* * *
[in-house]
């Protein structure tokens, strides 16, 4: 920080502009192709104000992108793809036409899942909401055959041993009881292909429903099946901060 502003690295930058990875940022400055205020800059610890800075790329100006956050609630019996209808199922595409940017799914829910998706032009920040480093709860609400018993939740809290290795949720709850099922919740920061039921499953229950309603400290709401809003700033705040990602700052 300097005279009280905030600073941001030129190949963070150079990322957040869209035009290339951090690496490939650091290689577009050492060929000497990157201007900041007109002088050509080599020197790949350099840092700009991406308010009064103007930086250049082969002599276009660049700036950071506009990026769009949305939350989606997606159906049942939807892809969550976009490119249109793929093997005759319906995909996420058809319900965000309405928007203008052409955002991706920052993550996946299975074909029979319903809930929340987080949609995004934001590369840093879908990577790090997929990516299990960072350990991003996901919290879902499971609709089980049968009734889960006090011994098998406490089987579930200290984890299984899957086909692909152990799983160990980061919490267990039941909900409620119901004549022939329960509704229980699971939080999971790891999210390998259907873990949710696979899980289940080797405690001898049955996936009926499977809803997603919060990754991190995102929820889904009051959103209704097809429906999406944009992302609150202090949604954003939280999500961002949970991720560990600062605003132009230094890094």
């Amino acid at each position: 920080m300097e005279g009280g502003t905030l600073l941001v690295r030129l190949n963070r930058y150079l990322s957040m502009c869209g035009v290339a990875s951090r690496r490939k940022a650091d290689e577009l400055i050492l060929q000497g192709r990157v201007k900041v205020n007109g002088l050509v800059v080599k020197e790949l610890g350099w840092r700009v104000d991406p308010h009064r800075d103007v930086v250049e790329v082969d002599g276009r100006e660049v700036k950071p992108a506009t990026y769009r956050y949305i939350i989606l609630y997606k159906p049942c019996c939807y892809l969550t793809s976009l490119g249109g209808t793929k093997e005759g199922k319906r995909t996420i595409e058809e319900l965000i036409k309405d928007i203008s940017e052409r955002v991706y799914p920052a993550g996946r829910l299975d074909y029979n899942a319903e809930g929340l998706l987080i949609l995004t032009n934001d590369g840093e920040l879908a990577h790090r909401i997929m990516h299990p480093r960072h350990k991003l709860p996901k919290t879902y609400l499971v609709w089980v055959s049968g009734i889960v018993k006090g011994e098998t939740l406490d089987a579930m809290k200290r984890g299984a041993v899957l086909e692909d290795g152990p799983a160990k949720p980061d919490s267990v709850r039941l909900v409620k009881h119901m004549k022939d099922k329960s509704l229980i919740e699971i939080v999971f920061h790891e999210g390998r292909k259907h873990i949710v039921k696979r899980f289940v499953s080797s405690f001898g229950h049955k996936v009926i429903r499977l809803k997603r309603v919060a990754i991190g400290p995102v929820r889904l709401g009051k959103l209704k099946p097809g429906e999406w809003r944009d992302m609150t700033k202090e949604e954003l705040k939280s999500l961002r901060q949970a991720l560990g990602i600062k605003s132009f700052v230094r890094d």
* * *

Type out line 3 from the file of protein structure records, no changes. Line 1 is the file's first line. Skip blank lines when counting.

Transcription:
């Amino acid at each position: 920080m300097e005279g009280g502003t905030l600073l941001v690295r030129l190949n963070r930058y150079l990322s957040m502009c869209g035009v290339a990875s951090r690496r490939k940022a650091d290689e577009l400055i050492l060929q000497g192709r990157v201007k900041v205020n007109g002088l050509v800059v080599k020197e790949l610890g350099w840092r700009v104000d991406p308010h009064r800075d103007v930086v250049e790329v082969d002599g276009r100006e660049v700036k950071p992108a506009t990026y769009r956050y949305i939350i989606l609630y997606k159906p049942c019996c939807y892809l969550t793809s976009l490119g249109g209808t793929k093997e005759g199922k319906r995909t996420i595409e058809e319900l965000i036409k309405d928007i203008s940017e052409r955002v991706y799914p920052a993550g996946r829910l299975d074909y029979n899942a319903e809930g929340l998706l987080i949609l995004t032009n934001d590369g840093e920040l879908a990577h790090r909401i997929m990516h299990p480093r960072h350990k991003l709860p996901k919290t879902y609400l499971v609709w089980v055959s049968g009734i889960v018993k006090g011994e098998t939740l406490d089987a579930m809290k200290r984890g299984a041993v899957l086909e692909d290795g152990p799983a160990k949720p980061d919490s267990v709850r039941l909900v409620k009881h119901m004549k022939d099922k329960s509704l229980i919740e699971i939080v999971f920061h790891e999210g390998r292909k259907h873990i949710v039921k696979r899980f289940v499953s080797s405690f001898g229950h049955k996936v009926i429903r499977l809803k997603r309603v919060a990754i991190g400290p995102v929820r889904l709401g009051k959103l209704k099946p097809g429906e999406w809003r944009d992302m609150t700033k202090e949604e954003l705040k939280s999500l961002r901060q949970a991720l560990g990602i600062k605003s132009f700052v230094r890094d």